Duel (1971): Script to Screen

DUEL, starring Dennis Weaver, began as a short story written by Richard Matheson who then transitioned it into a teleplay with Steven Spielberg directing. Spielberg went considerably over budget, going 3 days longer than the producer’s ten day schedule. The edited version for TV clocked in at 74 minutes. After excellent ratings and reviews, Universal brought Spielberg back to shoot more footage and create a 90 minute version for a theatrical release overseas.

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The teleplay reads more like a shooting script with far more camera direction than most contemporary scripts. Spielberg made many changes to Matheson’s scripted vision, and that is the important exercise in going from ‘Script to Screen.’ Reading the script while watching the movie might wear out your pause and rewind buttons, but learning filmmakers can benefit from gaining a better understanding of how a great director lifts the words from the page and turns them into shots and sequences.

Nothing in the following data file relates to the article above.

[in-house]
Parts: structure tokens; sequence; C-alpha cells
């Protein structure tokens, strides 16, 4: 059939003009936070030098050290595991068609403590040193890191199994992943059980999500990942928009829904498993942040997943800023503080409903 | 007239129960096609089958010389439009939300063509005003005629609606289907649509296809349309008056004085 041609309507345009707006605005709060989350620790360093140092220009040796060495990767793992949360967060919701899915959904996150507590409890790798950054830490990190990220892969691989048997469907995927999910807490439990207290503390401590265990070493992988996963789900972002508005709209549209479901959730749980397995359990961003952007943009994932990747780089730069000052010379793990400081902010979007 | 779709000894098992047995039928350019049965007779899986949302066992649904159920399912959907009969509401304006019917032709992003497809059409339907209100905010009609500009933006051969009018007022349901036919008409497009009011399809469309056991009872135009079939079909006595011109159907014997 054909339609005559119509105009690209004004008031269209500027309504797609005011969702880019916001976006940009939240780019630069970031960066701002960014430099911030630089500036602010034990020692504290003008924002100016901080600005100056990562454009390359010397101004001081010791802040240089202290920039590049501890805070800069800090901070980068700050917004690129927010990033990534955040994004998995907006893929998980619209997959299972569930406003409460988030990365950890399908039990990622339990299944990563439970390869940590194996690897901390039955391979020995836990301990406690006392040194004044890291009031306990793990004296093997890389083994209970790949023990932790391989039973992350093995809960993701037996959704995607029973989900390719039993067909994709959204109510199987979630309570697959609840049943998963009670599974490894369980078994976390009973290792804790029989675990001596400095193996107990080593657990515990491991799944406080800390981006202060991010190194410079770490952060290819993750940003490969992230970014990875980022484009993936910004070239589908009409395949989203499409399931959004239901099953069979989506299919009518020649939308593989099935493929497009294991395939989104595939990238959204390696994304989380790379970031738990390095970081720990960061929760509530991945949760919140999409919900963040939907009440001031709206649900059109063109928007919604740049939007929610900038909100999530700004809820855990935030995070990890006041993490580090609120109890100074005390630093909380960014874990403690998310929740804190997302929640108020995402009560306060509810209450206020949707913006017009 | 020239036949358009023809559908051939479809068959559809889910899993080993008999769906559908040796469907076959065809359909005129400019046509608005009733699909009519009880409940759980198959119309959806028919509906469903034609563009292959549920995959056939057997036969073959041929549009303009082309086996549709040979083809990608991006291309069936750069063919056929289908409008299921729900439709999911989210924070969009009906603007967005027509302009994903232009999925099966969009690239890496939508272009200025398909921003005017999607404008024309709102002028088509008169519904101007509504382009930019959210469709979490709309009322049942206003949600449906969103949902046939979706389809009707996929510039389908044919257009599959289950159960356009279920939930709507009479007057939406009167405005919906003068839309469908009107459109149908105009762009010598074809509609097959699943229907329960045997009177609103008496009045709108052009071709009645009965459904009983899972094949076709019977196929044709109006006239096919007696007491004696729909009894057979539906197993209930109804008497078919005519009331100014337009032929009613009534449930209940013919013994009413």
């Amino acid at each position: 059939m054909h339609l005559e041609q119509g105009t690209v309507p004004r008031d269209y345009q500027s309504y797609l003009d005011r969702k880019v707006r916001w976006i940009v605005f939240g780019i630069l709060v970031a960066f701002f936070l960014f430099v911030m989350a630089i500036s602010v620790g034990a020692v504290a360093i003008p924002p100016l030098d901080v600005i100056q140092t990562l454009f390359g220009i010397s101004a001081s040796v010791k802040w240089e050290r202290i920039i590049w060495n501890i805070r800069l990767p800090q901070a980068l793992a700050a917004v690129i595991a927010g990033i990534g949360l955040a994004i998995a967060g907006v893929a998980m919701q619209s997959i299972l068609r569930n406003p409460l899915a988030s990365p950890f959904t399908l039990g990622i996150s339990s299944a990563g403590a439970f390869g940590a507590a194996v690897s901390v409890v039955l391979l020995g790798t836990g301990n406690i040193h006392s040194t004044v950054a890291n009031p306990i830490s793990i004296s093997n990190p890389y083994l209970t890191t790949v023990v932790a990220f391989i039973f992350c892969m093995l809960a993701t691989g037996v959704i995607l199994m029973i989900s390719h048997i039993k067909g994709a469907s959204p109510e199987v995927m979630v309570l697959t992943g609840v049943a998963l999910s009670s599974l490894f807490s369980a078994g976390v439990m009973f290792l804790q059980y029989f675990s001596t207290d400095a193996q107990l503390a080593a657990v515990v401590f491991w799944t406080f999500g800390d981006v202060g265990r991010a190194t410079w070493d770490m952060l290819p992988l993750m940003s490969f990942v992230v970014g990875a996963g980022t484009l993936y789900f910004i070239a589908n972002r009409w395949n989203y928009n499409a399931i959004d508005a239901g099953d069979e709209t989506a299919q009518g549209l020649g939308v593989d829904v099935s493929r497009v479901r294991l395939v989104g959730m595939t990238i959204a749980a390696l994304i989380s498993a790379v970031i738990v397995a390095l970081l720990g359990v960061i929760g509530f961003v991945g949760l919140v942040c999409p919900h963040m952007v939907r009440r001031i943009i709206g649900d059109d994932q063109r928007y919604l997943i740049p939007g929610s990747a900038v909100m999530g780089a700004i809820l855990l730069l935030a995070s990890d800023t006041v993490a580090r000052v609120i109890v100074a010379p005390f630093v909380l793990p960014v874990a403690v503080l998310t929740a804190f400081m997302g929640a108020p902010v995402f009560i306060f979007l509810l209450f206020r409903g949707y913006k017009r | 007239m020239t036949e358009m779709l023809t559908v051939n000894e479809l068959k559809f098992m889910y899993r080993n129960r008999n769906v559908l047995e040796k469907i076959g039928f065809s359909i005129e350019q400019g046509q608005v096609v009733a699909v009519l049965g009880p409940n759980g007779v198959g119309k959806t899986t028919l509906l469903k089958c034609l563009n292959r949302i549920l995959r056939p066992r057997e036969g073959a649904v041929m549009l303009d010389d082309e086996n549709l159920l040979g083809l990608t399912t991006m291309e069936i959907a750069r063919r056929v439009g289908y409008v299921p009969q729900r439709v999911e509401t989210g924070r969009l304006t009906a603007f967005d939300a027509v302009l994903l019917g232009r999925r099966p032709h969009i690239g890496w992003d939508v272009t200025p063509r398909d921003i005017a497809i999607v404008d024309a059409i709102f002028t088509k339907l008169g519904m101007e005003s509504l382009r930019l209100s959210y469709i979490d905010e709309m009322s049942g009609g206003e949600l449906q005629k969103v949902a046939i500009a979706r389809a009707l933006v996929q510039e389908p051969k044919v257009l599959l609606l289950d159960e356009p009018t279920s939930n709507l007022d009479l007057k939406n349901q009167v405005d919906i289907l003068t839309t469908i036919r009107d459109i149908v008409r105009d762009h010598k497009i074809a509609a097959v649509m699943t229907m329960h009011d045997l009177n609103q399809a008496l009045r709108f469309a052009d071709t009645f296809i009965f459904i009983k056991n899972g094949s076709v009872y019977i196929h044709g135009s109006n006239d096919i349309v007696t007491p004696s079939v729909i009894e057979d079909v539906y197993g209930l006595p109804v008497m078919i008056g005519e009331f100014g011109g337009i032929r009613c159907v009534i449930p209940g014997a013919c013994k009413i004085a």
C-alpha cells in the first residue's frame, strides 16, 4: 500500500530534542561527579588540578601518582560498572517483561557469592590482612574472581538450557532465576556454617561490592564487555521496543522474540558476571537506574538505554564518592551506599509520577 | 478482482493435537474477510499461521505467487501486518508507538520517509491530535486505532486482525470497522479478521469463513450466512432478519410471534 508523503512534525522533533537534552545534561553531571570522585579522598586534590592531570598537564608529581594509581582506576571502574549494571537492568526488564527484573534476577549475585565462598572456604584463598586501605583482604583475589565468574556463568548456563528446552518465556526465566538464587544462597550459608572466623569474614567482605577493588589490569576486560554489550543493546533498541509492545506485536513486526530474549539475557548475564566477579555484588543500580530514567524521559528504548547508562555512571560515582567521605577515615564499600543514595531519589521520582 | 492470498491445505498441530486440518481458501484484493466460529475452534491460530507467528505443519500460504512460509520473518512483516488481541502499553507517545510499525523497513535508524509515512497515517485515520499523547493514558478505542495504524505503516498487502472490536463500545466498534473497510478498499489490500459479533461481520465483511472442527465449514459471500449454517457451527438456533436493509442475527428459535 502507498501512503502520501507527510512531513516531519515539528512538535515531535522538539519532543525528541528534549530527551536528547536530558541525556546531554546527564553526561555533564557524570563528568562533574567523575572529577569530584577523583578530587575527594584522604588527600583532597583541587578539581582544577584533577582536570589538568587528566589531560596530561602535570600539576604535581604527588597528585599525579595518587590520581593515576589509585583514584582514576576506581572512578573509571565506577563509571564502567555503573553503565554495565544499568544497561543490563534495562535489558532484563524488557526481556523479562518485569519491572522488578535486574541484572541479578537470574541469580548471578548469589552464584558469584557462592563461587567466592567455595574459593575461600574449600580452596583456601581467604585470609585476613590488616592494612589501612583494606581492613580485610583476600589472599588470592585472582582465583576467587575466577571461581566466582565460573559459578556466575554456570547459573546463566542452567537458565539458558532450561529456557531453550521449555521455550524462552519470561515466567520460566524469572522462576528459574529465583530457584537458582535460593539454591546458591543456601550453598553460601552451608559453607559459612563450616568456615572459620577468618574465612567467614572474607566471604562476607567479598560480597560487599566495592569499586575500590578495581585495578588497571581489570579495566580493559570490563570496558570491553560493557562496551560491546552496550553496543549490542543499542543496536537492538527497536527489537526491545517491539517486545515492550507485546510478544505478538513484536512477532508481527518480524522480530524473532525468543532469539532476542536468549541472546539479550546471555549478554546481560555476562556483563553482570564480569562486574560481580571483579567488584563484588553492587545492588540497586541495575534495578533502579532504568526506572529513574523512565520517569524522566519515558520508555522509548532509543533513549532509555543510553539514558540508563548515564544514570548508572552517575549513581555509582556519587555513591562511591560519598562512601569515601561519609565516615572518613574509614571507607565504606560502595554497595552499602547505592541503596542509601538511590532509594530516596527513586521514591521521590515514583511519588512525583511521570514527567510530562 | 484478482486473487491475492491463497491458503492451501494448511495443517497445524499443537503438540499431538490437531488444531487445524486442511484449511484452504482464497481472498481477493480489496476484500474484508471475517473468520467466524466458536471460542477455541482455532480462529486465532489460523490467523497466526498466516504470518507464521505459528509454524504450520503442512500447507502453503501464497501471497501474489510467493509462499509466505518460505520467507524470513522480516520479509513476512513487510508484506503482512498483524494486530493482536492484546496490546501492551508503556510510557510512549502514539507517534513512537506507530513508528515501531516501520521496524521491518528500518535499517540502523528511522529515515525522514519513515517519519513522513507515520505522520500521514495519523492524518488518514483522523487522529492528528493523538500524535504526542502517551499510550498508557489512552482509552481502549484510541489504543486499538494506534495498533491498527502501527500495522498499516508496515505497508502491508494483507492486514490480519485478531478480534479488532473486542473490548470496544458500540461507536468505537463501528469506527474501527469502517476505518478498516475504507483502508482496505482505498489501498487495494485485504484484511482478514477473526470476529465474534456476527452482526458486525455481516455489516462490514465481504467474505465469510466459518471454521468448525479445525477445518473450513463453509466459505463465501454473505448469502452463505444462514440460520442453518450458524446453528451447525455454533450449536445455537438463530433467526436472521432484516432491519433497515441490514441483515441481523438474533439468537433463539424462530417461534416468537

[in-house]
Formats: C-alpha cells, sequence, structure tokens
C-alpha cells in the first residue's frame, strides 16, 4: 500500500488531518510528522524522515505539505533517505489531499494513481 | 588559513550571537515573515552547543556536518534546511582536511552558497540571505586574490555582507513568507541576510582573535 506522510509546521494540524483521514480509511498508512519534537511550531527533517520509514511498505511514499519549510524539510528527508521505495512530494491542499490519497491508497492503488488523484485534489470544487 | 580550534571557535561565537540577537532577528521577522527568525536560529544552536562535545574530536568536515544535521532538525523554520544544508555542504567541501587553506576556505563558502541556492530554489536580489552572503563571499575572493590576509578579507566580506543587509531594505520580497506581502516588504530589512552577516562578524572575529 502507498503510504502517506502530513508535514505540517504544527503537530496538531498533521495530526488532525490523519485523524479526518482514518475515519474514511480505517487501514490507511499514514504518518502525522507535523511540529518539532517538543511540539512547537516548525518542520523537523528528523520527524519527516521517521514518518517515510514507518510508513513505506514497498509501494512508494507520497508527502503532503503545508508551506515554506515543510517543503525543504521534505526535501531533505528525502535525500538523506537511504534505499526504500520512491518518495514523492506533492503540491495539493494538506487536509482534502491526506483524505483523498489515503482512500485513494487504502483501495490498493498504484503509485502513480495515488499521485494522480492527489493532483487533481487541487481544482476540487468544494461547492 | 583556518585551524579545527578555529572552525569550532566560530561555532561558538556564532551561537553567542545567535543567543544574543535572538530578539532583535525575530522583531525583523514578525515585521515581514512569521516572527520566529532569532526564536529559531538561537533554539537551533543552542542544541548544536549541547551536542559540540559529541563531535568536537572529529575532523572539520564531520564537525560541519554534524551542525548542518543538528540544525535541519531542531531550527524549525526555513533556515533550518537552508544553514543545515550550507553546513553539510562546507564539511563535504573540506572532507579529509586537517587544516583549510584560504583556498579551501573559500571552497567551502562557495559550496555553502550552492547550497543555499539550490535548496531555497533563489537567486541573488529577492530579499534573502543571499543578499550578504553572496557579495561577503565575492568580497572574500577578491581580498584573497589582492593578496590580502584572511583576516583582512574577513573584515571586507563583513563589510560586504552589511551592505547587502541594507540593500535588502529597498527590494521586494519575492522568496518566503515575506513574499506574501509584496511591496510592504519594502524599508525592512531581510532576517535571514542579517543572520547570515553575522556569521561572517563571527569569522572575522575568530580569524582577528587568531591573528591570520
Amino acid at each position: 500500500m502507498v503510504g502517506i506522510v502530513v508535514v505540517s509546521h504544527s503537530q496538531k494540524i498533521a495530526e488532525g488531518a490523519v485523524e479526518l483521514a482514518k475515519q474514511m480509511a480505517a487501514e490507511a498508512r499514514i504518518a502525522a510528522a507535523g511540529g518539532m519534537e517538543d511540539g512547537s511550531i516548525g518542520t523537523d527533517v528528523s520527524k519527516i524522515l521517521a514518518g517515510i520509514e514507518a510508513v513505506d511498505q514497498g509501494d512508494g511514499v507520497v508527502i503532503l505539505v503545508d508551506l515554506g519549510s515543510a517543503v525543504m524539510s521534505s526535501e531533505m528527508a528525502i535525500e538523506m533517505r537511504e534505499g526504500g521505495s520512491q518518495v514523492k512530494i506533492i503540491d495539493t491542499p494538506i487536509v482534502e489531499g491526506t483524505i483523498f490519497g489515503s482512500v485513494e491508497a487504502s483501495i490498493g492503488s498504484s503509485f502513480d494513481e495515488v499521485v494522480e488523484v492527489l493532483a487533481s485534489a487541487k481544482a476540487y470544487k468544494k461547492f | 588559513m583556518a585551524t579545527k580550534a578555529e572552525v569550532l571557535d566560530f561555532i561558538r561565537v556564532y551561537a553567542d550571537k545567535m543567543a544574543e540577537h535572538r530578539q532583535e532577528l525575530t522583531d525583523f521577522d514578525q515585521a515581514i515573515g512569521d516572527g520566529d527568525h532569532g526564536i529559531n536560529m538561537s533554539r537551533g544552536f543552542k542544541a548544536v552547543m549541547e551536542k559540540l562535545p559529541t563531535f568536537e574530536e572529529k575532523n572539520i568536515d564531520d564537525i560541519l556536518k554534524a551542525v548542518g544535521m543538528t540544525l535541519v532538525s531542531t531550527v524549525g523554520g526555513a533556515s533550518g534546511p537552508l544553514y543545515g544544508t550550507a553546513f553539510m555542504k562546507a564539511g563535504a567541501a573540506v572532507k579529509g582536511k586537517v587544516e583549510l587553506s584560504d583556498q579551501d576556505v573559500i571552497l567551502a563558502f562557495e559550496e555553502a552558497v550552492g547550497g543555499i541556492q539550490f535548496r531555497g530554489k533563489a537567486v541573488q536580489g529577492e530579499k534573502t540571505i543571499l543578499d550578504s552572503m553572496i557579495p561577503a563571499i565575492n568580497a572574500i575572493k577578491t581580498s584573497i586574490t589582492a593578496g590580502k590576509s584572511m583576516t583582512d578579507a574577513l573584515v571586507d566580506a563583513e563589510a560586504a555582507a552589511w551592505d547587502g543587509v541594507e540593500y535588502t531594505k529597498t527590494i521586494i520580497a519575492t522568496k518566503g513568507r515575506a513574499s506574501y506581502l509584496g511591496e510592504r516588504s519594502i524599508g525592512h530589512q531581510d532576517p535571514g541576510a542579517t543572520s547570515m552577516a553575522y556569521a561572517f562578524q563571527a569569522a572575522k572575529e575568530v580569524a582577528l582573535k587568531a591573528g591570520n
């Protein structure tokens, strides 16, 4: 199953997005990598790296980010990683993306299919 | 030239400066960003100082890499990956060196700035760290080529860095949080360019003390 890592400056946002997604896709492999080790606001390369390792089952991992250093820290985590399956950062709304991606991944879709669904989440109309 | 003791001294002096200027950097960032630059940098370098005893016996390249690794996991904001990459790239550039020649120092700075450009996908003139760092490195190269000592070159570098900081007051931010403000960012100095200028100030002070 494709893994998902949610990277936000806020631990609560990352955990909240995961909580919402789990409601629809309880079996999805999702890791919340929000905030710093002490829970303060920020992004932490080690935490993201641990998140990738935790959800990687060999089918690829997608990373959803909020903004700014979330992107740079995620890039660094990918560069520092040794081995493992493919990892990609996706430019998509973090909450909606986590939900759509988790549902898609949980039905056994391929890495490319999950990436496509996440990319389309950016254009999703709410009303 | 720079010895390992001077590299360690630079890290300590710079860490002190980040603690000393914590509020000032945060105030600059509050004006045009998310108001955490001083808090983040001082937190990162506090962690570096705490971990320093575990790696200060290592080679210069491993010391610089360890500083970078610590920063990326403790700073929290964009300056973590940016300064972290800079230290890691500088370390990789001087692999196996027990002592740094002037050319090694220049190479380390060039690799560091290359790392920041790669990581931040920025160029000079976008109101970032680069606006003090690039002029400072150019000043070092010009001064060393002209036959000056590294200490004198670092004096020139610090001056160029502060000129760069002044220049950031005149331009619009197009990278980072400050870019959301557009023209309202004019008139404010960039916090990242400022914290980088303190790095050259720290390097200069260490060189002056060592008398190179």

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Spielberg is noted for strong planning and preparation. For DUEL, Spielberg created detailed sketches for how the production and shooting days would unfold. Screen direction was critical for storytelling, and driving stunts needed to be carefully worked out. But even with the best-laid-plans, there’s no guarantees that the show will be on time or budget.

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I had a conversation about Spielberg’s visual direction with Tony Zhou (Every Frame a Painting) who told me that if you watch the film at 4X regular speed you can totally understand the story. I’m going to try that as an exercise with an upcoming class.

Download script: DUEL